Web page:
How to Publish for Profit – on Social Media

Social Media spreads content like wildfire.

Promoting relevant and interesting posts to your pages, followers and communities on Facebook, Twitter and Instagram can generate significant affiliate revenue, especially if these posts go viral.

Once you’ve mastered social media and set up a regular posting schedule you’ll be well on your way to building a regular income stream from fans, followers and friends.




Log on to your Facebook account and visit your home page. Once you are logged in and on your home page, move down to the window block where you can create a post. Write a short description with a Call to Action.

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Twitter files for an IPO

News out of America last week were that Twitter is filing an IPO in order to be listed on the stock exchange. The long expected process comes a year after the Facebook IPO that many called a failure despite the share trading $20 per share higher than the launch.

The company is looking to raise no less than $1 billion but could list anywhere up to $15 billion. Small change compared to Facebook but still a substantial amount.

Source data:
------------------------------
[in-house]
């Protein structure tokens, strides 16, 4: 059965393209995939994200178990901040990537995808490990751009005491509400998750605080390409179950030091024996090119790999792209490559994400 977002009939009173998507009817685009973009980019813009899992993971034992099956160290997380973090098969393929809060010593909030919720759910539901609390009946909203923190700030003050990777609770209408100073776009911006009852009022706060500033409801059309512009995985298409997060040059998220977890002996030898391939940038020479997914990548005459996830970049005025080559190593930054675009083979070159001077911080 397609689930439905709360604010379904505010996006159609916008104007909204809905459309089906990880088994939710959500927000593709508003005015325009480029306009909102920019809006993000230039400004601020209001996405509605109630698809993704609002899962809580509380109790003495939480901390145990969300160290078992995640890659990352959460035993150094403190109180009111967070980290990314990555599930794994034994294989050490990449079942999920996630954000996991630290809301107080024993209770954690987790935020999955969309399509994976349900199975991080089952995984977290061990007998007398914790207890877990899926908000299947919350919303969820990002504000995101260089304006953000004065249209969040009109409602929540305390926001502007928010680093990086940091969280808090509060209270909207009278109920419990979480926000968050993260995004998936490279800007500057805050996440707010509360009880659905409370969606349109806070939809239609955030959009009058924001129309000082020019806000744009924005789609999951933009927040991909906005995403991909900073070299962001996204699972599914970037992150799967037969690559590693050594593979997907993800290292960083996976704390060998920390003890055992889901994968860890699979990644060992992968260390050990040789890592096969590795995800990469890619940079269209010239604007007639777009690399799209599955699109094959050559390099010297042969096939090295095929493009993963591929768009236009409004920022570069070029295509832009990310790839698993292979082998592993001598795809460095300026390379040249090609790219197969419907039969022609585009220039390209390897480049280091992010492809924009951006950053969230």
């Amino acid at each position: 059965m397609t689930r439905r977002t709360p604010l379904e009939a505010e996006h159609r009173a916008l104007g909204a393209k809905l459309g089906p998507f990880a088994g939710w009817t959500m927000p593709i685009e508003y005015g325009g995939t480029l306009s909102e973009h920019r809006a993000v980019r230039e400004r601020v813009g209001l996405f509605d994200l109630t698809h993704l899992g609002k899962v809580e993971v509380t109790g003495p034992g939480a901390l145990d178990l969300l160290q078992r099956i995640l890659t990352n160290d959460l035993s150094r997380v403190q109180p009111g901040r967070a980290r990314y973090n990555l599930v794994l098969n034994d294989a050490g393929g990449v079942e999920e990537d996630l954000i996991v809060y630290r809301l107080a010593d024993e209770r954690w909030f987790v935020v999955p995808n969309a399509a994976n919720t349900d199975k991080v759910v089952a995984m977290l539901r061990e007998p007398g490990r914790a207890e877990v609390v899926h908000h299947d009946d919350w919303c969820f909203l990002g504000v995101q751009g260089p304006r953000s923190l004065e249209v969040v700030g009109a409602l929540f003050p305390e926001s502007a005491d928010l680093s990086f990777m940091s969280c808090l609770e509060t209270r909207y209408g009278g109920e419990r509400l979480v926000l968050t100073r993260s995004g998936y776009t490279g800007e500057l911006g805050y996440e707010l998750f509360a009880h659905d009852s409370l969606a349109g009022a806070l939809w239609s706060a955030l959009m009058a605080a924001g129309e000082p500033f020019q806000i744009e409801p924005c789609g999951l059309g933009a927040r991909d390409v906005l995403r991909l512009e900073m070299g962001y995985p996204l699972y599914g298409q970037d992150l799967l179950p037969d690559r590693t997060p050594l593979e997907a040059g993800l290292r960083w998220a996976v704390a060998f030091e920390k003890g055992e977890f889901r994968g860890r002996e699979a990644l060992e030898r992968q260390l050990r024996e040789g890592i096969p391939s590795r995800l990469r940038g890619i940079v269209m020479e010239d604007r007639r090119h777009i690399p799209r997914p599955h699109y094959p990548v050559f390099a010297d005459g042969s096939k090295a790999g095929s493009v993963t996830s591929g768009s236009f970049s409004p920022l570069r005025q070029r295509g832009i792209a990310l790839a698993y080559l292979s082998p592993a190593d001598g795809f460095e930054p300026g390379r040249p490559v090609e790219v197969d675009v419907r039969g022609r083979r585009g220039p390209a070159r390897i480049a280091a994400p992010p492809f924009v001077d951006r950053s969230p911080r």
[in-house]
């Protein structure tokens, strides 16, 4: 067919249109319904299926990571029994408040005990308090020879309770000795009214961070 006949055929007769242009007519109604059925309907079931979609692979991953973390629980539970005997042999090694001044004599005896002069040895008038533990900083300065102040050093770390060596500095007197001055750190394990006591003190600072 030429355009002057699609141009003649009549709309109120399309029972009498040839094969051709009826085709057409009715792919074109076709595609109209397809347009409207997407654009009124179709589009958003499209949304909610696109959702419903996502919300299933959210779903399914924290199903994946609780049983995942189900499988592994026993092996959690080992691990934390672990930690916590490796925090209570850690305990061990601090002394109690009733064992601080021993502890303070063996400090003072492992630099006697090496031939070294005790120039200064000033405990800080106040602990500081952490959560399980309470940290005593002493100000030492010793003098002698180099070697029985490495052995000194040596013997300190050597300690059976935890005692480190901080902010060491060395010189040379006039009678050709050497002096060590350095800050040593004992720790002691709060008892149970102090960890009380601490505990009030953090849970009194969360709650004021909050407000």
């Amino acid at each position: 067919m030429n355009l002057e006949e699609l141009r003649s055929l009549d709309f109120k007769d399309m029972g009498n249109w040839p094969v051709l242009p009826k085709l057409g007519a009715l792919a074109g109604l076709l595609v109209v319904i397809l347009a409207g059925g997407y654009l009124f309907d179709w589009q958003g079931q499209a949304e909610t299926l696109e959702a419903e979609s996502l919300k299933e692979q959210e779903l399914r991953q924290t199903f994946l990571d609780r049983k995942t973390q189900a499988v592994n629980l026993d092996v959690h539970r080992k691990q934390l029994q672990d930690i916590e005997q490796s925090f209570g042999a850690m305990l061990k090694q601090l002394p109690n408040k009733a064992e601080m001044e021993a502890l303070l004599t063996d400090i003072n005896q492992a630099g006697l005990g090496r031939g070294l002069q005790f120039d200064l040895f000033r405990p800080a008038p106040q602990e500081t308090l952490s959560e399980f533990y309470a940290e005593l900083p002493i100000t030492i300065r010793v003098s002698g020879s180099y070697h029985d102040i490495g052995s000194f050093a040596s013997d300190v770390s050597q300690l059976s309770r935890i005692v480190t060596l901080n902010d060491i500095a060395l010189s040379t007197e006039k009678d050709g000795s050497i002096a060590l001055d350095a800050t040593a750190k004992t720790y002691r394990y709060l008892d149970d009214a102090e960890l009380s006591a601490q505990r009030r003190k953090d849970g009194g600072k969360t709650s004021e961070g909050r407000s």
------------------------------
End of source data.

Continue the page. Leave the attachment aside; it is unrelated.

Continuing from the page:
Jack Dorsey, Twitter’s chairman, holds 4.9% of the company’s stock, Evan Williams, the former CEO and fellow co-founder, holds 12%. Dick Costolo, CEO, holds 1.6%.

Twitter had 218.3 million monthly active users as of 30 June, an increase of 44% from the 151.4 million a year previously. However it warned that growth will slow. “We anticipate that our user growth rate will slow over time as the size of our user base increases,” the company said in its announcement.

Twitter’s revenues increased by 198% to $316.9m in 2012, according to the filing. But the company posted a $79.4m loss for the year and lost $128.3m in 2011. The company has been spending large sums in order to build up its service and said it intends to carry on spending after it has raised the new money.

We did learn some other interesting pieces of information about Twitter:

  1. In the six months that ended June 30, 2013, advertising revenue increased by 119 percent compared to the six months that ended the same time last year. The increase was primarily attributable to a 79 percent increase in timeline views in the six months running up to June 30, 2013, the company said, as well as increased demand from advertisers. That said, its revenue growth appears to be slowing, relatively speaking. In 2012, advertising revenue increased by 247 percent compared to 2011.